Old injuries noted during processing included a broken or dislocated toe, a blind eye, bumblefoot, infected nares, and typical healing leg/foot lacerations and contusions. 65 SSHA affected by probable Capillaria were noted. 1 PEFA had a mass on its tongue and 1 COHA had a Capillaria-like mouth lesion. Swab samples were taken of both for laboratory analysis. Please see the Research Projects section for more information on the Capillaria Study.

FOREIGN RECOVERIES, RETURNS, AND ENCOUNTERS OF CAPE MAY BANDED RAPTORS

Raptors that have been recaptured fall into one of three categories: Foreign Recovery, Returns, and Retraps. These terms are defined as such: Foreign Recovery indicates that a raptor was caught in Cape May with a band not applied by CMRBP, regardless of the year it was originally banded; a Return is a raptor that was originally banded as part of CMRBP and was caught again during a subsequent banding season; and a Retrap is a raptor that is banded and then caught again by CMRBP during the same banding season.

Recaptures
There were 21 documented Recaptures, 30 less than 2022. There were 2 Foreign Recoveries, 2 Returns, and 17 Retraps. The ten-year averages are 83.8 Recaptures (high of 117 in 2016), 6.3 Foreign Recoveries (high of 15 in 2018), 2.2 Returns (high of 5 in 2012), and 75.3 Retraps (high of 110 in 2016). As usual, most of the Retraps were within a couple of days if not the day of original capture, but there was a HY-F COHA separated by 13 days. The 2 Returns were a M-COHA banded as a HY on November 3, 2019, and recaptured on October 21, and remarkably a F-COHA banded as a HY on September 11, 2012, and recaptured on October 5. This return is not a record, although it’s the second oldest – there was a 14-year-old return COHA in 2017 and two 10-year-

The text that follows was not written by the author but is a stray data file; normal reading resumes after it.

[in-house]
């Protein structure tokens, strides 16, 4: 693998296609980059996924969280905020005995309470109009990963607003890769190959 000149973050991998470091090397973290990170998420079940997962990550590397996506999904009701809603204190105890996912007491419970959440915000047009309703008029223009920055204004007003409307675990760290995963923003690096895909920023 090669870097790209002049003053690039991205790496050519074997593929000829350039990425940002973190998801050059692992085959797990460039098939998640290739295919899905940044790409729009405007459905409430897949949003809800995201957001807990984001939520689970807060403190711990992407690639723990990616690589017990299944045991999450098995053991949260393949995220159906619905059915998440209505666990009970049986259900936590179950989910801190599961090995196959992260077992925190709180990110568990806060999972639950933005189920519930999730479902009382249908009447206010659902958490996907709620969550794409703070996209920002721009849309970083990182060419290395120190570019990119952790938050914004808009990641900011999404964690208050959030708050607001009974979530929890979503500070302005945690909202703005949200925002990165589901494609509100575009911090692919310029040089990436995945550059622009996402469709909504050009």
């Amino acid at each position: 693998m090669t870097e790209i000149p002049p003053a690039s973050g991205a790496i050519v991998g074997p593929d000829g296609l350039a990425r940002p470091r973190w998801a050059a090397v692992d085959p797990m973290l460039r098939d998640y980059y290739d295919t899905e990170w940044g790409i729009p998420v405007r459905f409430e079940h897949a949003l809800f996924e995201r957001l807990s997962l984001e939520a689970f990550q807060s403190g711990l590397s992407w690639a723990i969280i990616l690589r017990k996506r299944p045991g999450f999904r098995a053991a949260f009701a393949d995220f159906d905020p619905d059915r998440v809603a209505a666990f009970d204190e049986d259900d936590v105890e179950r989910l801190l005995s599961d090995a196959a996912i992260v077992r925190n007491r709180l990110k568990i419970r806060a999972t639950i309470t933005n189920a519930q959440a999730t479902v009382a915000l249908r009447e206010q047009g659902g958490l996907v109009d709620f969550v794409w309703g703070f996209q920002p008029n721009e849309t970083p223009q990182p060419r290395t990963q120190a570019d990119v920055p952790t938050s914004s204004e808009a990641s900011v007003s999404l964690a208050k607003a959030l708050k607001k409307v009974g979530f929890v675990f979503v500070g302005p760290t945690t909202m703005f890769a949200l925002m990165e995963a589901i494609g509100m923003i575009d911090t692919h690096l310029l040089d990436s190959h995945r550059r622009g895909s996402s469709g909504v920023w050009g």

olds in 2013 and 1997, both COHA. The two Foreign Recoveries were a HY-U RSHA, just the third foreign recovery or return RSHA by the CMRBP, both in 1980, and a HY-M SSHA. The BBL had yet to receive banding data on either bird at the time of publishing this report.

Encounters
In 2023, 44 birds that were originally banded by CMRBP were reported as encountered by others. Only three species were represented in these encounters, with Cooper’s Hawks, as usual, being by far the most common, accounting for 60% of the total. Red-tailed Hawks were second at about 30%, with Sharp-shinned Hawks comprising the remainder. The 44 encounters from this past season represent a major increase over the previous three years, 2022–2020, although that number is still substantially below the average of the 10 years before (2019–2010) of 83. This recent decrease is due partly to the smaller number of birds banded over the last few years because of the closure of Mag Station, since approximately one-half of encounters in a given year are of birds banded the previous year. However, the drop in birds banded in recent years has been less steep than the drop in encounters. Clearly, other factors must be at work, although it is not obvious what they might be.
About three-quarters of the 2023 encounters were in New Jersey. There were no encounters outside of the U.S. The most distant were Cooper’s Hawks from southern Maine and southern Florida. Unusually, there were many older birds encountered in 2023. These included Red-tailed Hawks banded 23, 19, 17 and 13(2X) years ago, and Cooper’s Hawks banded 12 and 11 years ago. All were banded as HY birds.

PUBLIC DEMONSTRATIONS

Regularly scheduled public demonstrations were given at the Cape May Point State Park on Saturdays and Sundays and at The Nature Conservancy’s South Meadows on Saturdays from mid-September through October. Demonstrations were also provided for private groups.

Hannah Glass giving a Demonstration at the Cape May Point State Park with an after hatch year Cooper's Hawk
Photo Credit: Arthur Nelson

Raptors Banded by Species
Species20232022
NOHA4029
SSHA349284
COHA585917
AGOS12
RTHA105199
RSHA79
BWHA45
AMKE1118
MERL10977
PEFA1422
GOEA00
BAEA10
SWHA10
Total12271562